With all the talk these days about health-care reform, I am surprised at how little each administration looks into the psychology of medical care in the United States. You can’t fix a system until you understand the heart that drives it and we have programmed some unusual behaviors into the minds of many would-be patients in the American medical system today.
Recently, I was at work in the ER when the nurses and I heard some yelling and screaming outside the doors. We got up in anticipation of what sounded to be a woman in great distress. Suddenly the main doors of the Emergency Department flew open as a woman walked in propping her sister up on her shoulder. Working in the ER, my definition of “sick looking” is far worse than the average person’s, and this girl looked very sick.
As I ran up to help the young woman, I asked what had happened. The answer shocked even me.
Her sister looked right at me and said in a loud and serious voice, “If you let my sister die, I’m gonna sue you!”. Talk about pressure. Granted, I wasn’t expecting her to say “Good morning, how are you today?”, but it would have been more helpful if she started out by telling me about her sister and why she was so sick. By the way, in case you are wondering, I had never seen either of these two women before in my life, so her statement wasn’t due to a previous bad experience – it was just a programmed behavior.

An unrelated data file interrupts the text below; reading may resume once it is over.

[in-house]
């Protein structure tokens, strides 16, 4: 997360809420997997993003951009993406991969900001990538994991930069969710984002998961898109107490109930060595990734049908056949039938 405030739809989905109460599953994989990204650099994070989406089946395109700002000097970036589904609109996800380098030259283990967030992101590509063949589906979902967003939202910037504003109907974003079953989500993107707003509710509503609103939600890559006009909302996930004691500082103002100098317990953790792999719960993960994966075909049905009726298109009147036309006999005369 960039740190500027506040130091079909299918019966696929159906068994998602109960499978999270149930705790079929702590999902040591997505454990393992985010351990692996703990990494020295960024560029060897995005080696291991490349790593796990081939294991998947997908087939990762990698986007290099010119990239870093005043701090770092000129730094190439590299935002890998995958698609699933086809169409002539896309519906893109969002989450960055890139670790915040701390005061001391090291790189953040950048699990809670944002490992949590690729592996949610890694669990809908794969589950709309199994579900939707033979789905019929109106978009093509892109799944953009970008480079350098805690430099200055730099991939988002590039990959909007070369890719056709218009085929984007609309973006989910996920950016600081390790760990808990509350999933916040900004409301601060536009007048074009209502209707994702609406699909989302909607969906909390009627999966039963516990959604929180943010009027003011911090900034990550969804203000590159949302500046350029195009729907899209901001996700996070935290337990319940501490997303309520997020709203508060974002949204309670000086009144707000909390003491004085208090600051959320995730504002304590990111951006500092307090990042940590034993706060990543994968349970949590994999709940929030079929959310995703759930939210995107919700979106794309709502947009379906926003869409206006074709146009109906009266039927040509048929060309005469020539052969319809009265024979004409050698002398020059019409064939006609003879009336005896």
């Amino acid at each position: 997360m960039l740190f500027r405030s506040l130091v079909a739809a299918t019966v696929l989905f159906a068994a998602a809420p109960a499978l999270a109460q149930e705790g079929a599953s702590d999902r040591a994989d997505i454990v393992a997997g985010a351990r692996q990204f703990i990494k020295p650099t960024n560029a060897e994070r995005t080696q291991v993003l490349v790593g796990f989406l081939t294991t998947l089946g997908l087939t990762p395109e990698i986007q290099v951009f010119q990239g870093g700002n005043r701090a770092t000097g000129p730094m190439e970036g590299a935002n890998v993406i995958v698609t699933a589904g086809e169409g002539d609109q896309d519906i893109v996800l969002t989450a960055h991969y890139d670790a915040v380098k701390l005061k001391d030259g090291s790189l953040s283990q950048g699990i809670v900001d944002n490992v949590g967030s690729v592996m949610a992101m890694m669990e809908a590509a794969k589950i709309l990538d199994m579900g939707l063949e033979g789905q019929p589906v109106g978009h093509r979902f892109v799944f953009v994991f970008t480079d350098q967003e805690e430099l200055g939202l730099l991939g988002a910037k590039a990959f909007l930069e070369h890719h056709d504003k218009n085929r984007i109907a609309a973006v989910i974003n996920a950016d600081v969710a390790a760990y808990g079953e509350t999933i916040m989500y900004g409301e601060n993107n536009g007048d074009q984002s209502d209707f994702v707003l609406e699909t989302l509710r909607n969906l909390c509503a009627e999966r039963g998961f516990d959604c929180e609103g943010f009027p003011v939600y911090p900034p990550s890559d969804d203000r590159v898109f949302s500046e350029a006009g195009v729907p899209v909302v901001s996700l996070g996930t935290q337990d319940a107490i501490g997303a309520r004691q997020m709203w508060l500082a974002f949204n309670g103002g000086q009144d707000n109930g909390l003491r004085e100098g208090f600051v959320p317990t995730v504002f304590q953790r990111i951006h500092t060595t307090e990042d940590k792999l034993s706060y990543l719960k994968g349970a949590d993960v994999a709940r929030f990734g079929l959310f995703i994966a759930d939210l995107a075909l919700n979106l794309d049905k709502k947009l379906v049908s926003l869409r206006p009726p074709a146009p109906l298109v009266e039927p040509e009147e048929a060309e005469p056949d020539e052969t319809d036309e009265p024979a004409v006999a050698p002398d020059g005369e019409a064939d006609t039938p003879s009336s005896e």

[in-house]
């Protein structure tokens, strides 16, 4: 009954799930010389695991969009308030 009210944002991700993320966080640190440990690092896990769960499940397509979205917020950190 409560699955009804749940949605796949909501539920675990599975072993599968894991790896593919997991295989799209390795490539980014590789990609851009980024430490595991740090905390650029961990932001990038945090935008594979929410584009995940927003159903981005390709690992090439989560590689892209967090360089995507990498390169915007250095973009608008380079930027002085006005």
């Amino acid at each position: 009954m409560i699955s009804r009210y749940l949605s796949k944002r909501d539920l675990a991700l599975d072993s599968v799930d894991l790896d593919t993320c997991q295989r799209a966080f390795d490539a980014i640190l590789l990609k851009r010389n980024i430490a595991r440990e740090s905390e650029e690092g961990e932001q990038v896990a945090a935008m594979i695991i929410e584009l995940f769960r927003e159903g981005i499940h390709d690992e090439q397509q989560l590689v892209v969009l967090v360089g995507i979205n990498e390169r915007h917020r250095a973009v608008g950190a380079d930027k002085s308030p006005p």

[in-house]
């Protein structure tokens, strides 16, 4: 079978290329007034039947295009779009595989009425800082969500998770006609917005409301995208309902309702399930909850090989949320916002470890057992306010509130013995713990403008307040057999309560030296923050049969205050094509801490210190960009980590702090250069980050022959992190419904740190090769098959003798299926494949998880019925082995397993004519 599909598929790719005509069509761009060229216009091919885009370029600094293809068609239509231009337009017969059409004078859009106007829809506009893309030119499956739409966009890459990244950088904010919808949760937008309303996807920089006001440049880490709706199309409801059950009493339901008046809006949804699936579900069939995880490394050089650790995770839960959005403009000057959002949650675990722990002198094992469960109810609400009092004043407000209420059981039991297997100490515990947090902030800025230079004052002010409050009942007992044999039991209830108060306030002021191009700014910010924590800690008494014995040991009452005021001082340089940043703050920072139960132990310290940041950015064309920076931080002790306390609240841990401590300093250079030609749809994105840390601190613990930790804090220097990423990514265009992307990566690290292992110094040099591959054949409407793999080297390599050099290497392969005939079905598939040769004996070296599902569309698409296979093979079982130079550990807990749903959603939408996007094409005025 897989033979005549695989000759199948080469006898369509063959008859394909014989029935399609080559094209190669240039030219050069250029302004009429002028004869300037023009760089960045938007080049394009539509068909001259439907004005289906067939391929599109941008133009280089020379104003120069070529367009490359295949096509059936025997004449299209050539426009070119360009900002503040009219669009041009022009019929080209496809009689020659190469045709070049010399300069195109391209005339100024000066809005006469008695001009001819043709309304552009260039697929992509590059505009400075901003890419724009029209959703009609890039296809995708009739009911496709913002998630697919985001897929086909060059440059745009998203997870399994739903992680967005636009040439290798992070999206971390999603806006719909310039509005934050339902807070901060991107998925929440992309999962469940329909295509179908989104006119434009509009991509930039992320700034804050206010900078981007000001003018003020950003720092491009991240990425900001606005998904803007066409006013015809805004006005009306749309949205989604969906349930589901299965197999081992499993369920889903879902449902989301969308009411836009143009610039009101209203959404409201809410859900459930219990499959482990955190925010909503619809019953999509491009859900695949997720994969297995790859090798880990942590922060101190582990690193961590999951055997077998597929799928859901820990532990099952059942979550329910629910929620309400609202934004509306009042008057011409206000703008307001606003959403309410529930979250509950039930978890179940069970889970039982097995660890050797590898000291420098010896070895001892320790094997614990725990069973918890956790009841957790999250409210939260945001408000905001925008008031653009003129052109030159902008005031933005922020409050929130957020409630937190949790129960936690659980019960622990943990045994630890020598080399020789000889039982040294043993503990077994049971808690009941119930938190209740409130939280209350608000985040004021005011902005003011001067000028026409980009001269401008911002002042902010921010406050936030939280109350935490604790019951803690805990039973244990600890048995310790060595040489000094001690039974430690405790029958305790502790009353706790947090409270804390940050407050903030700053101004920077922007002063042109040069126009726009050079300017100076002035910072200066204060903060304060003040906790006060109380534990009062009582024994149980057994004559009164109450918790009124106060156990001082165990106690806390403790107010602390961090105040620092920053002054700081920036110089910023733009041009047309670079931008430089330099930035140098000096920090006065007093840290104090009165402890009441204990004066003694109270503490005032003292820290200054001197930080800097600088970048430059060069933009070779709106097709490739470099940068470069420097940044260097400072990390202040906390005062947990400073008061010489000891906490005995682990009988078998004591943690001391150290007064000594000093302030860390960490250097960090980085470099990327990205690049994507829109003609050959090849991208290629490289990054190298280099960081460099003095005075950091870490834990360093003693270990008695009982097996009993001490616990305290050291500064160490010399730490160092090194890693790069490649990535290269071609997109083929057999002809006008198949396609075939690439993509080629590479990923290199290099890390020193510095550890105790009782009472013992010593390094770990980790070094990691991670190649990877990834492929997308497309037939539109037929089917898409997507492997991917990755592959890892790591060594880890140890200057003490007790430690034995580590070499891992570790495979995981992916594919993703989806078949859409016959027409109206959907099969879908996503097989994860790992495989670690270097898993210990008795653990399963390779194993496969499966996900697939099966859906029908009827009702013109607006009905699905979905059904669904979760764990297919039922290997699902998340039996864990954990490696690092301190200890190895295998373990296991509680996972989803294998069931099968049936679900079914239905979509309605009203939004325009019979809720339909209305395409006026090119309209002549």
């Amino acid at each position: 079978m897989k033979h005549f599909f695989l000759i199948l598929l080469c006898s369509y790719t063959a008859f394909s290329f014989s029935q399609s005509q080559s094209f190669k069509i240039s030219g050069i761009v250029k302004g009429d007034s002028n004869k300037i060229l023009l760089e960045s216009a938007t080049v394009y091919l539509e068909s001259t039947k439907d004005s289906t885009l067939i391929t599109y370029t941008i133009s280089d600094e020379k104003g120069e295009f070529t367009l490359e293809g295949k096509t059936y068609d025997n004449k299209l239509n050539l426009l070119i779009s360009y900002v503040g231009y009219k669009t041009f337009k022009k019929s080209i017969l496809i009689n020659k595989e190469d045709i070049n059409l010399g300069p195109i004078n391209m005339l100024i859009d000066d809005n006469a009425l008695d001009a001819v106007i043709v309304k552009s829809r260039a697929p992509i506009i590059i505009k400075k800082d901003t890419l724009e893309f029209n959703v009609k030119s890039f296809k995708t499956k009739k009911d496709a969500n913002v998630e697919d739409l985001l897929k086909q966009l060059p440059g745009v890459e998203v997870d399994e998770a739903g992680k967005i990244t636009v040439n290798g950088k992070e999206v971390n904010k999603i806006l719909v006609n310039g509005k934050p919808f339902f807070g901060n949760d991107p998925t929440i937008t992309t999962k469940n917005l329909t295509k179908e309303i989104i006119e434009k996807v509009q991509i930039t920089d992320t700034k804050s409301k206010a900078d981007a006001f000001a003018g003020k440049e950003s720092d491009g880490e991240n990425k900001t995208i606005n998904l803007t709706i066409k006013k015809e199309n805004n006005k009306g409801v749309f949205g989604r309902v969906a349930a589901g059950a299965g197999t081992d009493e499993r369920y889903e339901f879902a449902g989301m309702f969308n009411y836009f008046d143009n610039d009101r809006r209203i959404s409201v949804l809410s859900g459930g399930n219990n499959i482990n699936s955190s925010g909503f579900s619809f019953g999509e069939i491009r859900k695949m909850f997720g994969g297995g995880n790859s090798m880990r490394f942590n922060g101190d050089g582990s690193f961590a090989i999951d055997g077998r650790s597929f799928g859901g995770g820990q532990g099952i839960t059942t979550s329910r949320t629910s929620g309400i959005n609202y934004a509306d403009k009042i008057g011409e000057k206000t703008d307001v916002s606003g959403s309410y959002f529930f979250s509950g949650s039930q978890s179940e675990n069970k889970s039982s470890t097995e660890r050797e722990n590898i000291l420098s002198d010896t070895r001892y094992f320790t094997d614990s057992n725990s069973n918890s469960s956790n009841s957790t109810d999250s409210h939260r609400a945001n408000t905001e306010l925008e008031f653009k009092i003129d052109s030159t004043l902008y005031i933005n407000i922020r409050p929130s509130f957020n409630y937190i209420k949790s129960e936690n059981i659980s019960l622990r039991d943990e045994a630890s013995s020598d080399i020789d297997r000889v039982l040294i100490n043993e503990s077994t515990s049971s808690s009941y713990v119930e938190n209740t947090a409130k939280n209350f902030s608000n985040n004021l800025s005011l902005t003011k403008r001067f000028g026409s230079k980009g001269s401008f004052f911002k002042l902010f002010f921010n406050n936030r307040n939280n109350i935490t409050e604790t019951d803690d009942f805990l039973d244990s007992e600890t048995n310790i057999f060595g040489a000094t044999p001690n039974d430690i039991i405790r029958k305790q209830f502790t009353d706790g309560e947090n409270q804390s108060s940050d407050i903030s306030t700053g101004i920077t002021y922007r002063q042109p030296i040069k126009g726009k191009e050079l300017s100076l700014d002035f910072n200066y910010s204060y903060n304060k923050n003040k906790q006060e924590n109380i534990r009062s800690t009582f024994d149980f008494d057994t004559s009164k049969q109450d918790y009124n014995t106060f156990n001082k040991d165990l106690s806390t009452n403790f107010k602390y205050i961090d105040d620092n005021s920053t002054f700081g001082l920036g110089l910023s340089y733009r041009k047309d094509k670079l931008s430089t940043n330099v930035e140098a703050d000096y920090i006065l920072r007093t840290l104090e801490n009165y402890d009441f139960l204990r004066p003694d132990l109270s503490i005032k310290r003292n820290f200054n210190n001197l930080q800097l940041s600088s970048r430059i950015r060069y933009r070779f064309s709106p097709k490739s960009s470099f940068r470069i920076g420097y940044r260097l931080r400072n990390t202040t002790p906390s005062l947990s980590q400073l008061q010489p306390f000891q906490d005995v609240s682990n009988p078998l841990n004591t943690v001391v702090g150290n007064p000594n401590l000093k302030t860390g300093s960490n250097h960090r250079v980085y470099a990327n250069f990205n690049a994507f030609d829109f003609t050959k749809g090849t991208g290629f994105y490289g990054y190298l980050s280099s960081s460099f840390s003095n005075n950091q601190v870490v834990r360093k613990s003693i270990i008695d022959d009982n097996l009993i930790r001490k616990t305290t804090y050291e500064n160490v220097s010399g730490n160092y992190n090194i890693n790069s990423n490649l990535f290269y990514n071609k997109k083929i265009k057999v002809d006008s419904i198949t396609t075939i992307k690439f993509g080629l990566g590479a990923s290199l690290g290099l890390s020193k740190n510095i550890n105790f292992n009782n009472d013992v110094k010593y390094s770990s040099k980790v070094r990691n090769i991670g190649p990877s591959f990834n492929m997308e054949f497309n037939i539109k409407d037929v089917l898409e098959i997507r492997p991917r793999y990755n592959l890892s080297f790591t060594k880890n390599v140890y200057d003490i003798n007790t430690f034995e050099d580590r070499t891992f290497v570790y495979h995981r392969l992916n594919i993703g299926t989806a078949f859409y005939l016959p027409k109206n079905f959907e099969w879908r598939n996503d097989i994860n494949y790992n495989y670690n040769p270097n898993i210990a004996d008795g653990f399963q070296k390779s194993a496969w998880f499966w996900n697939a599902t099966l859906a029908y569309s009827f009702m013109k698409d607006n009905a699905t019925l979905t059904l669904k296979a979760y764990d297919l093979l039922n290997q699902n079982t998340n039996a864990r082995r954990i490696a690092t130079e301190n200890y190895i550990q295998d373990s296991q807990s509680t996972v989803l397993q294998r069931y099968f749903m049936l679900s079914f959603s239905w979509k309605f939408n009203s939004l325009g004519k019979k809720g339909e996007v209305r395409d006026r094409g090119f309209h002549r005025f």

What does that mean? It means that we have conditioned so many people in our great nation to think of the medical system as God and that if something bad happens to you, it must be someone else’s fault. So why not blame your friendly neighborhood doctor? Before bank and auto-industry bail-outs ever hit the news, we in the medical system have been dealing with the idea of health bail-outs for decades now.
A woman can spend most of her pregnancy doing cocaine, see her OB/GYN maybe only once or twice during the whole pregnancy, show up at the wrong hospital to deliver and when the baby has a problem we don’t seem to be able to blame the drugs or the life-style or the lack of interest on the patient’s behalf for seeking medical care – it’s just the doctor’s fault because he should have bailed her out for her nine months of irresponsible behavior. He should have waved his magic wand and made it all better.